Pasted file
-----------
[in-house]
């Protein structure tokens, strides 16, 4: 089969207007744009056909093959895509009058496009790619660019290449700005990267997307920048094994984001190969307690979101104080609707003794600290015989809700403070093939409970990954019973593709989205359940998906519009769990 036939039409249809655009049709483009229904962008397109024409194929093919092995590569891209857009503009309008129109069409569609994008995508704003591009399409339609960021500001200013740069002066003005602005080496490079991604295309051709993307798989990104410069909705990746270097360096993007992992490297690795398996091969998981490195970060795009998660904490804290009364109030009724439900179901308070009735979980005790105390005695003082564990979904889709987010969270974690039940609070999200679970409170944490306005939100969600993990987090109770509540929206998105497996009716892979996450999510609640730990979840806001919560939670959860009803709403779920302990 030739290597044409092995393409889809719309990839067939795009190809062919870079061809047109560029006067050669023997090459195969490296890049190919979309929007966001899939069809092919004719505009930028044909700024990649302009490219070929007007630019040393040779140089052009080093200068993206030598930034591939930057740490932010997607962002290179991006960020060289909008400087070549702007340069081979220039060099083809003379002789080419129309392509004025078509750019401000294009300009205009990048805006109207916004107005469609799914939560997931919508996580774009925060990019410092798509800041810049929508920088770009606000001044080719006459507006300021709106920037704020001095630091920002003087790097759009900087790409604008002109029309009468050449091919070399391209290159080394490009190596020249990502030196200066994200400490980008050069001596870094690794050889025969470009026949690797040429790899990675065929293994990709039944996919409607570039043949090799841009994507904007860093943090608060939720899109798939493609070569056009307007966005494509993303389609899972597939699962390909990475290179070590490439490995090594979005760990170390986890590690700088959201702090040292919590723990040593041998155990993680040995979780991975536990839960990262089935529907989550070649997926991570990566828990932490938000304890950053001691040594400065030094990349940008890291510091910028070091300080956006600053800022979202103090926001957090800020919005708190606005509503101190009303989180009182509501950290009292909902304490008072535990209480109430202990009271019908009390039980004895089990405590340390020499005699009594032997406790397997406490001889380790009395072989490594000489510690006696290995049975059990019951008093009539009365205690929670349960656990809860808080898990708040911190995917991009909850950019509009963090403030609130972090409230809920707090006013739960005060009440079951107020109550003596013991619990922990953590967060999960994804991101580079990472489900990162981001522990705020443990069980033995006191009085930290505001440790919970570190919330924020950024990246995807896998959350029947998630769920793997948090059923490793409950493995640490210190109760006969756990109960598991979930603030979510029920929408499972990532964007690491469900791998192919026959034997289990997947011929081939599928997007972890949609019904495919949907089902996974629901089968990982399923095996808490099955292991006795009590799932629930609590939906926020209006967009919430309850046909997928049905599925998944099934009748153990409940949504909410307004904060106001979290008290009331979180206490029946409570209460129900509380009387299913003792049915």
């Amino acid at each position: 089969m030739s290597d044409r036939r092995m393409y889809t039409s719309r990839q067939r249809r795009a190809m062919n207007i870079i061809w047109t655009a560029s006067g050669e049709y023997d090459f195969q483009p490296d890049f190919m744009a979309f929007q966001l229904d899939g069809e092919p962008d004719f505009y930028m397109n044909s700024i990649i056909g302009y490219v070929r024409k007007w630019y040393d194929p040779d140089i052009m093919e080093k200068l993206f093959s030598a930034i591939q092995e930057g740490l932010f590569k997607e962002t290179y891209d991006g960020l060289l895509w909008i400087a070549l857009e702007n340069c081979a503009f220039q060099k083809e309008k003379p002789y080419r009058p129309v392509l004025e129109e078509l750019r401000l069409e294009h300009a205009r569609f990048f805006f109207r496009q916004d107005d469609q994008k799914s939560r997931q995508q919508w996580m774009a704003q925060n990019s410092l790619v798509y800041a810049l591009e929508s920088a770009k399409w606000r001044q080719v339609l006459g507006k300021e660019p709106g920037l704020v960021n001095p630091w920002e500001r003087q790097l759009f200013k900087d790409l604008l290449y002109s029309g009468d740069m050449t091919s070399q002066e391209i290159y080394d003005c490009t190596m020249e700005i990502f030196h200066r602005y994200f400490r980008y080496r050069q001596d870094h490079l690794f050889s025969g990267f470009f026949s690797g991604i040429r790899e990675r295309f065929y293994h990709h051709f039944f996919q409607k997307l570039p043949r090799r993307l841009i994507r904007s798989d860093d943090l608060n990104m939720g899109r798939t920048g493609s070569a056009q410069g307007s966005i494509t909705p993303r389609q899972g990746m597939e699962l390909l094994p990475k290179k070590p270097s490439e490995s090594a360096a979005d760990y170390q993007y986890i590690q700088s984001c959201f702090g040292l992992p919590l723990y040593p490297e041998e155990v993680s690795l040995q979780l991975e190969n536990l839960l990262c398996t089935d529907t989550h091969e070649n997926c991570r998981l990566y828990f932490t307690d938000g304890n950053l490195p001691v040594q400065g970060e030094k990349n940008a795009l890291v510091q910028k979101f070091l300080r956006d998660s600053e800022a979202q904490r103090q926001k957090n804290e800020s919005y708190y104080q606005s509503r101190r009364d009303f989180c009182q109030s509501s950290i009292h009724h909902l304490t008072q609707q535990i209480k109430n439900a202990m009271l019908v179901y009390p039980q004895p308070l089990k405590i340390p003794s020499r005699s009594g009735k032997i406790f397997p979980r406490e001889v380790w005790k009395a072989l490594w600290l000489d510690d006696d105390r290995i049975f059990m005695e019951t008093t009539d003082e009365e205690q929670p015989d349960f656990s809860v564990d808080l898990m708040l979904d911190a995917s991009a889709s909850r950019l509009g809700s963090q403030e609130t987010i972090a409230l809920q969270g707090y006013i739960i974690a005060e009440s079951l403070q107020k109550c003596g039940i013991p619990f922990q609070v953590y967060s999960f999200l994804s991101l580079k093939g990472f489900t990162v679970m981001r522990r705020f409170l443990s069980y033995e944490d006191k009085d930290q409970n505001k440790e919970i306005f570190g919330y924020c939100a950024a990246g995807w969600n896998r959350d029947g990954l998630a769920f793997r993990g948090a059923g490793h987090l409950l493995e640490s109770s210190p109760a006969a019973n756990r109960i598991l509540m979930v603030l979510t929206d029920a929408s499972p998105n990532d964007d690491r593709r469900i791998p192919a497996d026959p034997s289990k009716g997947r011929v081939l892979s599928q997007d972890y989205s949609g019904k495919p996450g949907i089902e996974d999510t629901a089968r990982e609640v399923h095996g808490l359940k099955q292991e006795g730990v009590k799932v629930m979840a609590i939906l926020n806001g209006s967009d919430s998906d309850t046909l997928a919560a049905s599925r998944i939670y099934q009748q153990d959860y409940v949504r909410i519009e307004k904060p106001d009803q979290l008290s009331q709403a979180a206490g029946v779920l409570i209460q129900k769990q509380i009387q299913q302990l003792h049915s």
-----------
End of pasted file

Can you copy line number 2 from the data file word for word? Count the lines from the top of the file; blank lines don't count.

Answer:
């Protein structure tokens, strides 16, 4: 089969207007744009056909093959895509009058496009790619660019290449700005990267997307920048094994984001190969307690979101104080609707003794600290015989809700403070093939409970990954019973593709989205359940998906519009769990 036939039409249809655009049709483009229904962008397109024409194929093919092995590569891209857009503009309008129109069409569609994008995508704003591009399409339609960021500001200013740069002066003005602005080496490079991604295309051709993307798989990104410069909705990746270097360096993007992992490297690795398996091969998981490195970060795009998660904490804290009364109030009724439900179901308070009735979980005790105390005695003082564990979904889709987010969270974690039940609070999200679970409170944490306005939100969600993990987090109770509540929206998105497996009716892979996450999510609640730990979840806001919560939670959860009803709403779920302990 030739290597044409092995393409889809719309990839067939795009190809062919870079061809047109560029006067050669023997090459195969490296890049190919979309929007966001899939069809092919004719505009930028044909700024990649302009490219070929007007630019040393040779140089052009080093200068993206030598930034591939930057740490932010997607962002290179991006960020060289909008400087070549702007340069081979220039060099083809003379002789080419129309392509004025078509750019401000294009300009205009990048805006109207916004107005469609799914939560997931919508996580774009925060990019410092798509800041810049929508920088770009606000001044080719006459507006300021709106920037704020001095630091920002003087790097759009900087790409604008002109029309009468050449091919070399391209290159080394490009190596020249990502030196200066994200400490980008050069001596870094690794050889025969470009026949690797040429790899990675065929293994990709039944996919409607570039043949090799841009994507904007860093943090608060939720899109798939493609070569056009307007966005494509993303389609899972597939699962390909990475290179070590490439490995090594979005760990170390986890590690700088959201702090040292919590723990040593041998155990993680040995979780991975536990839960990262089935529907989550070649997926991570990566828990932490938000304890950053001691040594400065030094990349940008890291510091910028070091300080956006600053800022979202103090926001957090800020919005708190606005509503101190009303989180009182509501950290009292909902304490008072535990209480109430202990009271019908009390039980004895089990405590340390020499005699009594032997406790397997406490001889380790009395072989490594000489510690006696290995049975059990019951008093009539009365205690929670349960656990809860808080898990708040911190995917991009909850950019509009963090403030609130972090409230809920707090006013739960005060009440079951107020109550003596013991619990922990953590967060999960994804991101580079990472489900990162981001522990705020443990069980033995006191009085930290505001440790919970570190919330924020950024990246995807896998959350029947998630769920793997948090059923490793409950493995640490210190109760006969756990109960598991979930603030979510029920929408499972990532964007690491469900791998192919026959034997289990997947011929081939599928997007972890949609019904495919949907089902996974629901089968990982399923095996808490099955292991006795009590799932629930609590939906926020209006967009919430309850046909997928049905599925998944099934009748153990409940949504909410307004904060106001979290008290009331979180206490029946409570209460129900509380009387299913003792049915």